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Welcome to my world

 
Murder Ballads
Secret London
Miscellany

Paul Slade Hello. My name's Paul Slade, and I've been a journalist here in London since 1982. During that time, I've written for The Daily Telegraph, The Independent, The Guardian, The Times, The Observer, The Sunday Telegraph, The Independent on Sunday, The Sunday Times, Mojo, Fortean Times, The Idler, Time Out and a host of other publications. In 2005, I started making occasional documentaries for BBC Radio 4, covering subjects like a forgotten radio hoax of 1926 and the craze for "dirty blues" lyrics in pre-war America.

I've developed a taste for writing long essays, a form very few magazines will consider buying

Like any hack who's been working for that length of time, I've accumulated a fair number of pet projects over the years. These are subjects which I've become passionately interested in myself but which, for one reason or another, I've never managed to sell as a commercial proposition. It doesn't help matters that I've recently developed a taste for writing longer essays - running anywhere up to 15,000 words in length - which is a form very few modern magazines are prepared to consider.
Hence this website. Here you'll find my guide to some of the world's most fascinating Murder Ballads, a series of Secret London's forgotten mysteries and, in the section I've cunningly titled Miscellany, anything else I damn well feel like including. My aim is to combine the old-fashioned virtues of traditional journalism - proper research, clear writing and a habit of checking my facts - with the global distribution and ease of access which only the internet can provide. I hope you find something here to take your interest.

- Paul Slade, London, April 2009

 

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PlanetSlade’s main Twitter account gives you announcements of all new additions to the site, a heads-up on significant aniversaries, capsule theatre reviews, tips on my cultural discoveries and anything I think might make people laugh. Join our merry band by clicking the button below.

















































Added in June 2014: Our best letters page yet

PlanetSlade’s latest letters page is packed with meaty goodness. But don’t take my word for it: just cast your eyes over the brief extracts below.

From Central Scotland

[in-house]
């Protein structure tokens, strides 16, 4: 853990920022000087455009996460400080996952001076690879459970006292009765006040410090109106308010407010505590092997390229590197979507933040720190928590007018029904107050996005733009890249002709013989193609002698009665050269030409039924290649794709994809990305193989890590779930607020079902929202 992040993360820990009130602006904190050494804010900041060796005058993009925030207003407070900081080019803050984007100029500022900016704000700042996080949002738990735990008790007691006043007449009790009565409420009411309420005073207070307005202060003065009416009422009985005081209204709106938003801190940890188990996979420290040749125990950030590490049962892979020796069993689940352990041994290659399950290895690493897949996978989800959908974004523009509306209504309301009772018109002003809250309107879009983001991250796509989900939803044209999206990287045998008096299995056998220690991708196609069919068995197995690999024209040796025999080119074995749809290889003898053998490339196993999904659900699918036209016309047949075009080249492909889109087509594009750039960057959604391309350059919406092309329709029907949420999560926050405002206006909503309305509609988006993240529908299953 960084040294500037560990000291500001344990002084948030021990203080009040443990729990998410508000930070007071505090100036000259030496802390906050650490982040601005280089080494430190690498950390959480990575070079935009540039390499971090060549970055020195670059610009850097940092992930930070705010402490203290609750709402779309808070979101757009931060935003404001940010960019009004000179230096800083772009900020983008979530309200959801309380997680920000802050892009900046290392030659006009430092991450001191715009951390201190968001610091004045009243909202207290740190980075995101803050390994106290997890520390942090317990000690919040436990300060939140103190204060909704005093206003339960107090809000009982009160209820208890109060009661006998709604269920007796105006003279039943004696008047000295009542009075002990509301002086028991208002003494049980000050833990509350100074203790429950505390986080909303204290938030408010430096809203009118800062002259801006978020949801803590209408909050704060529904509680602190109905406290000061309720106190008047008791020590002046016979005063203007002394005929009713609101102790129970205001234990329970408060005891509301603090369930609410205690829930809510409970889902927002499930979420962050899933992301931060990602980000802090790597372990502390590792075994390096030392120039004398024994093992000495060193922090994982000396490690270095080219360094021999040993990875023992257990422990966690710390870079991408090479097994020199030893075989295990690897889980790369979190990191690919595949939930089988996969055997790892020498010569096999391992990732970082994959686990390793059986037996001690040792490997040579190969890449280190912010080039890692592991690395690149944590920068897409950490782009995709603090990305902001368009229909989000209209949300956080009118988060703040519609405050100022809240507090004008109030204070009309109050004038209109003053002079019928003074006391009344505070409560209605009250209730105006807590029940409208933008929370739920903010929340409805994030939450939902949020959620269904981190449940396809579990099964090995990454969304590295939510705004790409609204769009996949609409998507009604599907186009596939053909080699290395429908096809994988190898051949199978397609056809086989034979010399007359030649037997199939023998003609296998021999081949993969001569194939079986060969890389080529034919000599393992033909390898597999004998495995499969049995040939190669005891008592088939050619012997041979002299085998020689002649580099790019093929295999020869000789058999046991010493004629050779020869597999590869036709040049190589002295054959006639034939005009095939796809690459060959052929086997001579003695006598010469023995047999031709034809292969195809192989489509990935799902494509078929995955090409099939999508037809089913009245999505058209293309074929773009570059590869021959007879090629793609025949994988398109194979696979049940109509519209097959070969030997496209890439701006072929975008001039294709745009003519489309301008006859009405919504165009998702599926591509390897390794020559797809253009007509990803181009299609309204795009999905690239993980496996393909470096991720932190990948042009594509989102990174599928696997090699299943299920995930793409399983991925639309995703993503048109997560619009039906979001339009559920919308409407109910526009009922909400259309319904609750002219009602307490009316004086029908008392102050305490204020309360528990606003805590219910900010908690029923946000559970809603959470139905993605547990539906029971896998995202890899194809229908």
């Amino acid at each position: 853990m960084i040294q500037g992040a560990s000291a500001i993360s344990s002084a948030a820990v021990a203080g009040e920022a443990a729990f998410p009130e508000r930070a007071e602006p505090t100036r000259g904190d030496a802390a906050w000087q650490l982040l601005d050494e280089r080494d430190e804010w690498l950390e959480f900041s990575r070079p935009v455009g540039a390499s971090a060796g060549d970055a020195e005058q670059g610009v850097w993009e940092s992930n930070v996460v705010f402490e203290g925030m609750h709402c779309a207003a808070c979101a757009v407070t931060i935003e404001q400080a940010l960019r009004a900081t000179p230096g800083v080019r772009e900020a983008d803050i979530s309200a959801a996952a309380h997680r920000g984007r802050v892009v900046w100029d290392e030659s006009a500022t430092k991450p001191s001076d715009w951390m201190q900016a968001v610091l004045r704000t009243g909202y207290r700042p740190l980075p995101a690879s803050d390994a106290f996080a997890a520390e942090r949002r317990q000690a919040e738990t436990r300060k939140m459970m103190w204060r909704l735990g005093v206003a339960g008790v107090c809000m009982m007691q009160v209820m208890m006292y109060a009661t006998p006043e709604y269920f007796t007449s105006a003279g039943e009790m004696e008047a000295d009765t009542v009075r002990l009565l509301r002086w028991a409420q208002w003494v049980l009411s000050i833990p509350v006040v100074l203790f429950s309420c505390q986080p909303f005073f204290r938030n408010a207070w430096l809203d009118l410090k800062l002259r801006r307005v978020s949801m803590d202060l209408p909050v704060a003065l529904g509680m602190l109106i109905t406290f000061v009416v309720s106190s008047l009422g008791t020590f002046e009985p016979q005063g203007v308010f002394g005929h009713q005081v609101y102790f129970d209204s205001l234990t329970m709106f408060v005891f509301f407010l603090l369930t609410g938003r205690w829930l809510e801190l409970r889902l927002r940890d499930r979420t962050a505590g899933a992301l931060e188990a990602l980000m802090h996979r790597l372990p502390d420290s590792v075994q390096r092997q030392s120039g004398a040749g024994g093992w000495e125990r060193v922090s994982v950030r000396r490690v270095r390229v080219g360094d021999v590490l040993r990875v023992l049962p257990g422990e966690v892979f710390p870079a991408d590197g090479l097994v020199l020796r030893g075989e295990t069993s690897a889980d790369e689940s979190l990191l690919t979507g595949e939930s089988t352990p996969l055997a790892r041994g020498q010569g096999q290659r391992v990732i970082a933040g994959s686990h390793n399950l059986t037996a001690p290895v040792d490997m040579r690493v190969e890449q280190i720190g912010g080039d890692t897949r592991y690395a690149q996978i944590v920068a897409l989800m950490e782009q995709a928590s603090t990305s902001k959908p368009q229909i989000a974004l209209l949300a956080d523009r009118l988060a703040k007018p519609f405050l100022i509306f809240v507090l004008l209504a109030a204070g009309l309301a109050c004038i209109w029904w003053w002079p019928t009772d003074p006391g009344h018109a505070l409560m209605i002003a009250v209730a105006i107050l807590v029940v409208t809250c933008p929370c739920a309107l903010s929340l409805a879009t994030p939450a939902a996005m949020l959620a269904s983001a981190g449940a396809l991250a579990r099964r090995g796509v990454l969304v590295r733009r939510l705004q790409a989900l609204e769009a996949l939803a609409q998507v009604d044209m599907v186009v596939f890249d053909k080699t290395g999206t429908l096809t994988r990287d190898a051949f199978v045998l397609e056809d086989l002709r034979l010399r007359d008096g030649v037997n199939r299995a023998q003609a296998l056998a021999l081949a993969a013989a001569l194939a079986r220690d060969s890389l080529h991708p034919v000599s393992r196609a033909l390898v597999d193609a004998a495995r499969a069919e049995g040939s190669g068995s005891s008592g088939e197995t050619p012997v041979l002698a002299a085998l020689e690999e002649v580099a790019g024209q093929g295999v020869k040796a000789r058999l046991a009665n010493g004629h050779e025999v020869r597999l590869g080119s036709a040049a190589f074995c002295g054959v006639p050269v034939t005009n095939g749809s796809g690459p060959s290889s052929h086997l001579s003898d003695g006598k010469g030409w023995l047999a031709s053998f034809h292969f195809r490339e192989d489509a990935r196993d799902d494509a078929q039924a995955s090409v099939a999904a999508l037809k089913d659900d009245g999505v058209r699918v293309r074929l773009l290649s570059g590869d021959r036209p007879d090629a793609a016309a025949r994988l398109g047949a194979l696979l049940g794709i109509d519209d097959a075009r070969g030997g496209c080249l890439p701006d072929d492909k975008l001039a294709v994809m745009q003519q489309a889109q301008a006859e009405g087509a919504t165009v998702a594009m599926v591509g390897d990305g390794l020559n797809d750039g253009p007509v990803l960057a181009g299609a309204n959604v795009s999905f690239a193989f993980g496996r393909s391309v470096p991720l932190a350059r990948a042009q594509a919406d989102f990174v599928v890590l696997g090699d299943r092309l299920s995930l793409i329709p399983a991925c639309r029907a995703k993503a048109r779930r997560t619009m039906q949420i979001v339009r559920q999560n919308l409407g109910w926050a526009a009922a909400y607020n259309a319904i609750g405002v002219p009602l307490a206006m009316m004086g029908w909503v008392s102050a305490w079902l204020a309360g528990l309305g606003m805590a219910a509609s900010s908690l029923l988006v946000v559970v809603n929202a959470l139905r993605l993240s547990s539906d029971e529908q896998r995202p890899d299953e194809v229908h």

Streams of Crimson Blood was recorded using my homemade three-string bass, four-string licence plate guitar and a reggae drum track. The toast in the middle was added by my friend Cris Portillo.” – C#Merle dubs it up on one of his two new Gallows Ballads Project recordings.

From Portland, Oregon
“I’ve been reading a book called Wildmen, Wobblies and Whistle Punks by Brian Booth. It’s a collection of historical anecdotes about the Northwest [and] one of them is about the Homestead Murders.” – Blaine DeLancey shares details of a newly-discovered murder ballad.

From Whitby in Yorkshire.
“I managed to contact the family of the late Reg Smythe, and they gave their full backing to my resurrecting Skid and friends.” – John Gallon on his new book of lost Reg Smythe cartoons.

From Canterbury in Kent.
“Randall ended up doing some undercover work for the Admiralty during the First World War, which is where he crosses my radar.” – Nick Hiley updates us on one of the prizewinners from my Treasure Hunt Riots piece.

From St Louis, Missouri.
“Samuel Higgins was my 5th great-grandfather and his second wife Temperance Kelsey was my 5th great-grandmother. […] Your theories on Samuel and Temperance ‘cheating’ on James are just plain wrong.” – Joe Foster takes issue with my account of a 1779 murder in Killingworth, CT.

From Winnipeg, Canada.
“Singing ‘I stabbed her to the heart’ etc may have felt too much like sin. […] The perspective therefore shifts when it becomes too uncomfortable to continue in the first person.” – Mike Bodner (aka Uncle Sinner) sheds light on Pretty Polly’s pronoun-hopping narrator.

From Chelmsford, Massachusetts.
“Dagwood was originally an upper-class guy smitten by the flapper, Blondie. While he eventually won her heart, there was real social commentary going on, as well as some in-depth study of contemporary America.” – Ken D’Ambrosio defends Chic Young from the dismissive comments in my Andy Capp piece.

From Melbourne, Australia.
Andy was very popular in New Zealand (where we lived after emigrating from the UK in 72) but now, having lived in Australia for a long time, I’ve noticed just how unpopular he seems here. You ask almost anyone and they have never heard of the strip.” – Mike O’Brien on the frustrations of collecting Andy Capp books down under.

     You can read all these excellent letters in full – together with my often even longer replies – simply by clicking here.